Tuesday, May 26, 2009

Romanian Higher Education and President Hutchins

Final Exam Day

My first-ever American Studies course will end today with a final essay examination. All but four registered students have made at least one appearance in class during the term, and I have been receiving e-mails from others who are desperately seeking the readings (distributed earlier) for their last-minute cramming. If any students happen to read this post before the exam at 4:00 PM this afternoon, I want to remind them that the final exam is worth 70% of their grade, so they are not in the running for a grade above 7 in the course unless they have been participating. However, a thoughtful, well-written pair of essays on the exam could net them a 10 on the exam, and a course grade of 7, even though they have never attended the lectures or the seminars.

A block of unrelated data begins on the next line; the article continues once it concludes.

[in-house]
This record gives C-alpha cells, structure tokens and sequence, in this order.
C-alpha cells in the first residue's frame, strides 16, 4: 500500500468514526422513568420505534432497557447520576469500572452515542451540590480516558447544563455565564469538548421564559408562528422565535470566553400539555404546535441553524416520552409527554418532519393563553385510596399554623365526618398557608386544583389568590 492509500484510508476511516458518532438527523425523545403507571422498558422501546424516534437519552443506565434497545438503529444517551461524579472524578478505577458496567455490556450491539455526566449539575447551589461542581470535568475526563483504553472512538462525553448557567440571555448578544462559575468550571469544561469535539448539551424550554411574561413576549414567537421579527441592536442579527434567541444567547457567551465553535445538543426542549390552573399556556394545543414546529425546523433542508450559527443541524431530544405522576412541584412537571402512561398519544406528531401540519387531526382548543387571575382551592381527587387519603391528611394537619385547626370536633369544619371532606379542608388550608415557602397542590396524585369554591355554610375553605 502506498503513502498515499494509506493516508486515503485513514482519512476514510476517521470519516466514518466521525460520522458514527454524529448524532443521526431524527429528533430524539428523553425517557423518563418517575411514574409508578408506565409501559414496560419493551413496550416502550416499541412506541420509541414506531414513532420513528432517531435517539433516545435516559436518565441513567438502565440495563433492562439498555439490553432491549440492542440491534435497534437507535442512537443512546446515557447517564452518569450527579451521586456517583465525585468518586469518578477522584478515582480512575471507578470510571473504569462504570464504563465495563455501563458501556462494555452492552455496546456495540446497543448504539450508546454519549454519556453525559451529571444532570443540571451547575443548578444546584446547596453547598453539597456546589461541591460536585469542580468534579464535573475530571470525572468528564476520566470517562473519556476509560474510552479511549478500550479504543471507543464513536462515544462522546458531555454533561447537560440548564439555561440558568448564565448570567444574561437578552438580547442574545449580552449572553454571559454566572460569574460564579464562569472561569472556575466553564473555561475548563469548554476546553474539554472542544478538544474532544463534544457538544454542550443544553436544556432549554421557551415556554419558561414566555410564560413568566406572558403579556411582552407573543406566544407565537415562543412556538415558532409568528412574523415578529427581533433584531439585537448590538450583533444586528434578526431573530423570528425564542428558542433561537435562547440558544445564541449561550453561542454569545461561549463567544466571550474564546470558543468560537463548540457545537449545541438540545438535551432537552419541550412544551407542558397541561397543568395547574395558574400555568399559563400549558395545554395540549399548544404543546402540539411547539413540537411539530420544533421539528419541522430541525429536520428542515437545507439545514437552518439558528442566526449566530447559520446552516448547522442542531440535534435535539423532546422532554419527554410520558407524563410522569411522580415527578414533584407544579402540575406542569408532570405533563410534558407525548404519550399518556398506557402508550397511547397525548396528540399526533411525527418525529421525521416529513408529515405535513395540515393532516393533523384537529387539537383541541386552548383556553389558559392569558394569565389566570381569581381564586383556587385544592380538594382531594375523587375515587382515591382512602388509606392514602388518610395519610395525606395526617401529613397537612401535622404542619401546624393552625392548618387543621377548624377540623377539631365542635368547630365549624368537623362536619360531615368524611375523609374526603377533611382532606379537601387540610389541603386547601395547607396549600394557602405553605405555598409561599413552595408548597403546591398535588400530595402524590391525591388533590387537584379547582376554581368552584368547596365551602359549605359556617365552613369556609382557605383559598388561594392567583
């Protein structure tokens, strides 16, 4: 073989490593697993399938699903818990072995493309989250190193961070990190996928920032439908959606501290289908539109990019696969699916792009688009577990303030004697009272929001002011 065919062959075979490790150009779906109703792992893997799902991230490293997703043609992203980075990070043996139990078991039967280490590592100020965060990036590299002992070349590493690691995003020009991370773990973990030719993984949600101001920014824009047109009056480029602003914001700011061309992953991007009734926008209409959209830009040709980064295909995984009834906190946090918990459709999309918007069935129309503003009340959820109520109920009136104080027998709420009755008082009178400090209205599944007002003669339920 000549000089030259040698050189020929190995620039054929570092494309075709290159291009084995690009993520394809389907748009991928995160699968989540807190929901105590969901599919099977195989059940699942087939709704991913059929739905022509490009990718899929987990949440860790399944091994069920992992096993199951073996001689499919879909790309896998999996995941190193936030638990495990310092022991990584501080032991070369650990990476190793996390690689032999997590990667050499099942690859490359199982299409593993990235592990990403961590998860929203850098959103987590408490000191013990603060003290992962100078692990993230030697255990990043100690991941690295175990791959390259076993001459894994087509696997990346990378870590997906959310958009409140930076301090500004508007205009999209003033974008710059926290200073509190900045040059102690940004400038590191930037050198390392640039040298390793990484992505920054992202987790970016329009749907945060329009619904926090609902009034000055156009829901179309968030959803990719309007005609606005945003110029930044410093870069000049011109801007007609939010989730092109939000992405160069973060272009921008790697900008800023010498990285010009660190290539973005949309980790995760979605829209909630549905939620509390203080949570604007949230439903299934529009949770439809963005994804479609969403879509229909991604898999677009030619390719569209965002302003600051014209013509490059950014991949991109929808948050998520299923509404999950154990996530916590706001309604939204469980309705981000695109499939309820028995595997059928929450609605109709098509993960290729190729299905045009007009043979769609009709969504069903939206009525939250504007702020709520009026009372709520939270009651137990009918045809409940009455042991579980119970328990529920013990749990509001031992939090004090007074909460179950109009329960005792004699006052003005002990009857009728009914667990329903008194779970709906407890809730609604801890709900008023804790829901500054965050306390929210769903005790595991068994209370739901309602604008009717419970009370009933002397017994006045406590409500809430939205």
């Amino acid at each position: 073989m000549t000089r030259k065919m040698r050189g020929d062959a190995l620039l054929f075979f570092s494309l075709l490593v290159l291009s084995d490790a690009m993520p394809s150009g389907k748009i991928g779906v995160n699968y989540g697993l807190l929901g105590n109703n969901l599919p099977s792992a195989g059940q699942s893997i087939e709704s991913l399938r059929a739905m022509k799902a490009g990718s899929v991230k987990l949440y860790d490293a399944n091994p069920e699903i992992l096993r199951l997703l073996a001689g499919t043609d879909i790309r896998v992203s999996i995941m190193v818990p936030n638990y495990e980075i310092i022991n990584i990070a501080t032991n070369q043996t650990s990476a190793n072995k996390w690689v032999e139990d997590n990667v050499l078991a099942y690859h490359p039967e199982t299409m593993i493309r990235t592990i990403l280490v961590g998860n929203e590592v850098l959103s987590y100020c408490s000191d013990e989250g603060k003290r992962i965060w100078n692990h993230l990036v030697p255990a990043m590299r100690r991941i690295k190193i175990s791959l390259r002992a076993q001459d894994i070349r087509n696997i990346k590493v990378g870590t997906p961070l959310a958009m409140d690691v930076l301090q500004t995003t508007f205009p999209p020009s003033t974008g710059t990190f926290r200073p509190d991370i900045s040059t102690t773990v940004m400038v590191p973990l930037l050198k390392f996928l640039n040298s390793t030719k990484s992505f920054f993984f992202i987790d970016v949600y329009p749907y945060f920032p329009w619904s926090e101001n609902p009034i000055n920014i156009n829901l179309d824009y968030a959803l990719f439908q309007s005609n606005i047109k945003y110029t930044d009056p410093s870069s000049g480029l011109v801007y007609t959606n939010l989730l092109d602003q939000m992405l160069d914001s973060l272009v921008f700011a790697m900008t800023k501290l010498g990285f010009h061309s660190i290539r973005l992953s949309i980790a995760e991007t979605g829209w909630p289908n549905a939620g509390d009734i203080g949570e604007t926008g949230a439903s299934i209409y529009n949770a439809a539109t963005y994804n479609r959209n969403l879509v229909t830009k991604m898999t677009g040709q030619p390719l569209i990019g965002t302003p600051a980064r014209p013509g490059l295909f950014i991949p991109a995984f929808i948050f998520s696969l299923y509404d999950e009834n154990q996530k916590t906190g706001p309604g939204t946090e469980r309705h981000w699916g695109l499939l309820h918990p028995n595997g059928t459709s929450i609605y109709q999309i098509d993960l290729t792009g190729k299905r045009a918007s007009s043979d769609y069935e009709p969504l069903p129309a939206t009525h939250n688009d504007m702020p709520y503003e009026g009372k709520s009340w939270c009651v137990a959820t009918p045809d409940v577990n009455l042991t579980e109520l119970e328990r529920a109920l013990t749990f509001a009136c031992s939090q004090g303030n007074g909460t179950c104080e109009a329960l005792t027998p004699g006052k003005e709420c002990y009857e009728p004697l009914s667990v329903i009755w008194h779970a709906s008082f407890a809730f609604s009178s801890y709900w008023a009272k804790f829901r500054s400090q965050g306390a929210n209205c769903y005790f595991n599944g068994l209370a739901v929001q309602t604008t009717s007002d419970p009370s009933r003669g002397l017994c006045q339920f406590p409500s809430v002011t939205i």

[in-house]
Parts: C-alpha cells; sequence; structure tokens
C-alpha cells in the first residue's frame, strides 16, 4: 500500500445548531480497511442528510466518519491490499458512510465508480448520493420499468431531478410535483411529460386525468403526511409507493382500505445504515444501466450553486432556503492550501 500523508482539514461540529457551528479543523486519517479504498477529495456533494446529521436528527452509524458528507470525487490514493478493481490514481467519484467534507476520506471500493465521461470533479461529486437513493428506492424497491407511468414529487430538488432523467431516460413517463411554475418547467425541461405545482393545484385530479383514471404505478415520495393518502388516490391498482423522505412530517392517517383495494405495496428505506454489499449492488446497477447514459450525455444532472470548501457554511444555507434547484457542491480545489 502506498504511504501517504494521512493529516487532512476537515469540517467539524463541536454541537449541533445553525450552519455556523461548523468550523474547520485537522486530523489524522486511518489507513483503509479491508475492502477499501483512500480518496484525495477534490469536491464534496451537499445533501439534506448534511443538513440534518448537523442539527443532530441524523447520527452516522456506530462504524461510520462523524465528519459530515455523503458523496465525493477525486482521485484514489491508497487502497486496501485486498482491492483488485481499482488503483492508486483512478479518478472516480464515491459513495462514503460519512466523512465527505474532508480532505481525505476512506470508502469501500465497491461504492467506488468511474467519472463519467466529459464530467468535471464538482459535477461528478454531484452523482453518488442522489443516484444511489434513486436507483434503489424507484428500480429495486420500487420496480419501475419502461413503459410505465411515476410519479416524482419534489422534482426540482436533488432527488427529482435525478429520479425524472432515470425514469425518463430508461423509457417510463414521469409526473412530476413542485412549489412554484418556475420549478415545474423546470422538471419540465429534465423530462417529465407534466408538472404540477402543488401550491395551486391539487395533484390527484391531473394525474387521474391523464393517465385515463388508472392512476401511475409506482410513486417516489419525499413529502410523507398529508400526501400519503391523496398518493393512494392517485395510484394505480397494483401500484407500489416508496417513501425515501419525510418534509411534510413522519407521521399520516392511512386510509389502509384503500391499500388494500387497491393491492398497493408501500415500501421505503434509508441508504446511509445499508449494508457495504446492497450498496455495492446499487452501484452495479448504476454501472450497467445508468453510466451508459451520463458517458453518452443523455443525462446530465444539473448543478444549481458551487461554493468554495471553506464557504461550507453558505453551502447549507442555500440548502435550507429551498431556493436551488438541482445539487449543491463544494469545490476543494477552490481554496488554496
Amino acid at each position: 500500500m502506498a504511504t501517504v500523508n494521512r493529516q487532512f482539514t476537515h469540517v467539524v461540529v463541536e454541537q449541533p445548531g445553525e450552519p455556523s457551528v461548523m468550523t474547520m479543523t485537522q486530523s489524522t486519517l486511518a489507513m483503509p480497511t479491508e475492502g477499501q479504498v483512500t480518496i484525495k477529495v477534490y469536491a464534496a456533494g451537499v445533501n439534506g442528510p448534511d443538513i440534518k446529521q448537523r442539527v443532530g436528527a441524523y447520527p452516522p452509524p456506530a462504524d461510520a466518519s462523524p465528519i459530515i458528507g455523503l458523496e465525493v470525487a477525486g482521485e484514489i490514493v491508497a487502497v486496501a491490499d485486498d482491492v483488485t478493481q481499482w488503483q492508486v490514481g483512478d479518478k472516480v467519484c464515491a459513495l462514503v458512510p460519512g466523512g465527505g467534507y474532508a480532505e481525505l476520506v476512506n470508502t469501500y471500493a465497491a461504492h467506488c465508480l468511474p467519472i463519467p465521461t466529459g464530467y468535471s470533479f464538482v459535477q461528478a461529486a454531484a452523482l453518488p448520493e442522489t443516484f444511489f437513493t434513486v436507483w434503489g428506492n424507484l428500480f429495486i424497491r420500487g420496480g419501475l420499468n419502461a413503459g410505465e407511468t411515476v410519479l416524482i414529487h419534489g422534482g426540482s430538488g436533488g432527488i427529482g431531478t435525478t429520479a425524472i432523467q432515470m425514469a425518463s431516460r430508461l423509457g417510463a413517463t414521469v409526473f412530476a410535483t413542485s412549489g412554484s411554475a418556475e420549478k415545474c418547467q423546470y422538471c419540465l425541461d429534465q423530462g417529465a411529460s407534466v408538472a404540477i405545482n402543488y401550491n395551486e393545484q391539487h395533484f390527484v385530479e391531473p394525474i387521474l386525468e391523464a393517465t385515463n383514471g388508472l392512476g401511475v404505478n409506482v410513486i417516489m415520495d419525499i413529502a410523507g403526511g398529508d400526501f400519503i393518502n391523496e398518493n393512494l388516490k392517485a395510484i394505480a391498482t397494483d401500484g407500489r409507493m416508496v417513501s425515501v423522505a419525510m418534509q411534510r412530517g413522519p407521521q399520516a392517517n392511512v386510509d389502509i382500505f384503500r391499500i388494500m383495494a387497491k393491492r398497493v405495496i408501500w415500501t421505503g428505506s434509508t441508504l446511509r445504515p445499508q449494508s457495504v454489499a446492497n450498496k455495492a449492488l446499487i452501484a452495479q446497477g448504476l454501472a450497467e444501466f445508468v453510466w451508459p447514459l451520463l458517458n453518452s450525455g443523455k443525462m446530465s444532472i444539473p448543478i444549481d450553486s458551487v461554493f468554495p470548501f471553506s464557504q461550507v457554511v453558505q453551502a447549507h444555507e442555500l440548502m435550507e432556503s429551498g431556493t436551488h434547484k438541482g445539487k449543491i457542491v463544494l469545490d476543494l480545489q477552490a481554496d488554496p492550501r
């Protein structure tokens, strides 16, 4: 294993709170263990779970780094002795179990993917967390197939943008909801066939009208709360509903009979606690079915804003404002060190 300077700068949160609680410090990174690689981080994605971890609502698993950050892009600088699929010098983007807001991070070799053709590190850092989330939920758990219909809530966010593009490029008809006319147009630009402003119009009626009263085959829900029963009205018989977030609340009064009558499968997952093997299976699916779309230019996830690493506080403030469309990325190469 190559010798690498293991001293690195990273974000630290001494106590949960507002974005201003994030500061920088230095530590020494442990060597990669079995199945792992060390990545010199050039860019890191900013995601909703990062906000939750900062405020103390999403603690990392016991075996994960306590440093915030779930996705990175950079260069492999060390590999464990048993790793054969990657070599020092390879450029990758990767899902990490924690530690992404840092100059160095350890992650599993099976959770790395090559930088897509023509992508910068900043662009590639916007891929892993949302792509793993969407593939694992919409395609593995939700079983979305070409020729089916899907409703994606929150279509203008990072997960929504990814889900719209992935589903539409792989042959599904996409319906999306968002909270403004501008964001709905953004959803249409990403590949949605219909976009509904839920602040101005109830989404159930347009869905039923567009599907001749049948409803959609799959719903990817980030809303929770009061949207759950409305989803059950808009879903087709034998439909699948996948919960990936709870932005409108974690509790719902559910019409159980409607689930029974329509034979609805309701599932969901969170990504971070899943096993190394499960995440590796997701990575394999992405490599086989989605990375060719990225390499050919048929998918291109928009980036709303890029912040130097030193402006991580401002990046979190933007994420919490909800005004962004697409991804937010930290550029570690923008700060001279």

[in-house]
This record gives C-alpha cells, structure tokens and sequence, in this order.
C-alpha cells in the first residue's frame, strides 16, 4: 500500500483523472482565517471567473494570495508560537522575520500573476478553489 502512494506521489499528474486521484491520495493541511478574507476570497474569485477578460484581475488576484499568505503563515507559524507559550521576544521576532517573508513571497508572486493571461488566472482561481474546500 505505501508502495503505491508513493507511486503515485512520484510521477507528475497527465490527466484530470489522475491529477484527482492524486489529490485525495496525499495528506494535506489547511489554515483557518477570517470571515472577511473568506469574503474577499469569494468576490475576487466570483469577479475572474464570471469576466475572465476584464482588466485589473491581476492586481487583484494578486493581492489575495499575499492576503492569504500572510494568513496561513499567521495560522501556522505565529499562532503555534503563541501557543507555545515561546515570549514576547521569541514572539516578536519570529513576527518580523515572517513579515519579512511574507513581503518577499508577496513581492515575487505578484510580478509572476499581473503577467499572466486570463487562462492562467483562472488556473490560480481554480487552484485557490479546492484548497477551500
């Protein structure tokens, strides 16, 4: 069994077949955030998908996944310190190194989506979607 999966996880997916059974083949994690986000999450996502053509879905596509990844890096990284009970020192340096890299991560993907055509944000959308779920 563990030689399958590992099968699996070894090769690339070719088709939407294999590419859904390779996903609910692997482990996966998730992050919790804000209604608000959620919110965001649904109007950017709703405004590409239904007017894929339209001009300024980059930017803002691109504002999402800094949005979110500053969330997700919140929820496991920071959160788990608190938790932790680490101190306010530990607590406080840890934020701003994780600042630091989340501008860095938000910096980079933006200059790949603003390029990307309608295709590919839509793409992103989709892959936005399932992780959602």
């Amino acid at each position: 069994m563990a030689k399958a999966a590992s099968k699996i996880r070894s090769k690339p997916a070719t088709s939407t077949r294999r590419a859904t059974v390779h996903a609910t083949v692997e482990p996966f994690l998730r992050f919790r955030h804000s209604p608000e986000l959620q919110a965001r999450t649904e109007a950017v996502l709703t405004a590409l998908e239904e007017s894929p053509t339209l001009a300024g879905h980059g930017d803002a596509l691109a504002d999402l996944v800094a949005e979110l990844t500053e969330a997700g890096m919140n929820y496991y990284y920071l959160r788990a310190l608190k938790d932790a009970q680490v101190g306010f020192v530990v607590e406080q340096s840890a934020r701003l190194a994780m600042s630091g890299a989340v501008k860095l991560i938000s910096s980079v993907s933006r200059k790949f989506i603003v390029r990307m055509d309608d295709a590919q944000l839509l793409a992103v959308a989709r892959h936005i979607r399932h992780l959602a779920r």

Ramblings on Romanian Higher Education and President Hutchins

When I was but a lad, my late mother Carol Brueggeman McDougall, AB, University of Chicago, 1935, told me about her University's president Robert Maynard Hutchins. Hutchins was a rebel among American educators of his time. (See link.) In pursuit of less "practicality" and more pure intellectualism, under his leadership the U. of C. adopted what my mother called "the European model" of higher education. In her time, attendance at classes or lectures was purely optional, and only the final examinations were graded. Students were expected to act like interested learners, self-motivated to read and to think on their readings, then to expound intelligently at the term's end.

Faithful readers will recall that during the fall semester, I withheld judgment on the Romanian system of higher education, which closely resembles that which my mother experienced in the early Nineteen Thirties in Chicago. Today, I see merit in it, especially for those whose pre-college education has been comprehensive and demanding.